To wit and e.g., the forerunners of radical romanticism, the great postwar writers of Germany and its territories who still wrote in German. Ingeborg Bachmann, an Austrian teenager during the war, wrote poems under an eternal summer sun; in her country, the world was beginning to brown and there was only autumn, then winter’s deeper deaths to come. Like hell and L.A., her poems are brightly lit and writhe regularly in self-immolation. Paul Célan knew his deutsche Margareta and the ash-headed Shulamith would forever dance together, and despite himself, dared to make beauty in that dance. Later, Célan’s poetry would become increasingly incomprehensible as his language turned more and more on itself: the tongue crumbling under the weight of the “word with no meaning” (When I Don’t Know, Don’t Know). W.G. Sebald puts photos in his books of things he’d like to recall as he takes his own small retracing steps, because he knows there’s nothing like a picture of Grandpa in a black shirt to eclipse personal memory and the family scrapbook.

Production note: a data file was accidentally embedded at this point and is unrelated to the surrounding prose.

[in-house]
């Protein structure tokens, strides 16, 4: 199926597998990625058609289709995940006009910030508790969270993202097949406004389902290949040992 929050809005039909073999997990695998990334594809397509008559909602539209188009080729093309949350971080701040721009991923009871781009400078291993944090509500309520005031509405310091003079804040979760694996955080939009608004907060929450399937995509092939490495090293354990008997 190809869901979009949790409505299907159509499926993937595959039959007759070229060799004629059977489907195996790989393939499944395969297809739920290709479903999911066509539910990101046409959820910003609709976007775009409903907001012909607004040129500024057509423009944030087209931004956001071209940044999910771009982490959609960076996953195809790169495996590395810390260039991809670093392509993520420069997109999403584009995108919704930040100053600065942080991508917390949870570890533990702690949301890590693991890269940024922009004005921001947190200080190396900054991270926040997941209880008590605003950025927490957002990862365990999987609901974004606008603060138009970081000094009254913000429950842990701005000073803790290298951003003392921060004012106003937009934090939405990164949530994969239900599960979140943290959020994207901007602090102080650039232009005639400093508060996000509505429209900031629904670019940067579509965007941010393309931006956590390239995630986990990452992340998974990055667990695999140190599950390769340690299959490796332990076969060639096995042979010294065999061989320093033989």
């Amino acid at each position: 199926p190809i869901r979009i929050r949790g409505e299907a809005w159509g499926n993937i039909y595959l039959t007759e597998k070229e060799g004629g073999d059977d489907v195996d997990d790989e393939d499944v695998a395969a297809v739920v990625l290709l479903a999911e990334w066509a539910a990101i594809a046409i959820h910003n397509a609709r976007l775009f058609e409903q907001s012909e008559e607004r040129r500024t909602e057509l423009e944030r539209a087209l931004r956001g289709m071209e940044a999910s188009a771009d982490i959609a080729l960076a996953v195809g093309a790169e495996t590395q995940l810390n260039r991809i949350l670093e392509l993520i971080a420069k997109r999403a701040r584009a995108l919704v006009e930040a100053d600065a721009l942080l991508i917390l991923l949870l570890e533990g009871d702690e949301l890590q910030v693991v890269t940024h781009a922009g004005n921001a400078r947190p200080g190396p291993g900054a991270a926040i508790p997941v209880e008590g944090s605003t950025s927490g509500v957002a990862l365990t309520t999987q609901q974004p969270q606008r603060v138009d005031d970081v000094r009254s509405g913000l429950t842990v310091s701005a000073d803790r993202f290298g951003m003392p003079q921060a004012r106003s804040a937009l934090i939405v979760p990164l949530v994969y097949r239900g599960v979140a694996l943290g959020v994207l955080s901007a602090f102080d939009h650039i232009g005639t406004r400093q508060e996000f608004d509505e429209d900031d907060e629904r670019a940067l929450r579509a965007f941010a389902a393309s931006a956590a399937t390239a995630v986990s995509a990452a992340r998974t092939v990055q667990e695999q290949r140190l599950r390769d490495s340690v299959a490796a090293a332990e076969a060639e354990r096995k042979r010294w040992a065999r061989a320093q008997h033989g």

If modernism and postmodernism were born of the failure of war, radical romanticism is the product of sustained prosperity and the absence of befuddling conflict. We grew up dancing on home videos and currently spit Web sites like sunflower seeds; we’ve been taught our homespun genocides and tragedies and been given the gift of absolute virtual anonymity. We are the greasy assassins and the blooming corpses of quiet and unoccupied space; like God, we are everywhere always and want to be kissed. Similarly, I know I was born with blood on my hands, I accept my personal responsibility for slavery, for the plight of all aborigines, for famine and bird-headed babies, and I feel sorry and goddamned as a good German. On the other hand, I’ve suffered too, you know, life’s no bowl of Cheerios, but then again, just like a regular divinity, my sufferings are more or less deserved and my complicity largely assured. Our mystery is our guilty selves, and if we peel the faces from our skulls, what we find is feeling. Our stories lie there, just beneath the bone, bubbling between the seams, and as it turns out, they are stories that sound slick and sometimes cool but which scream what the fuck does it take to show you motherfuckers.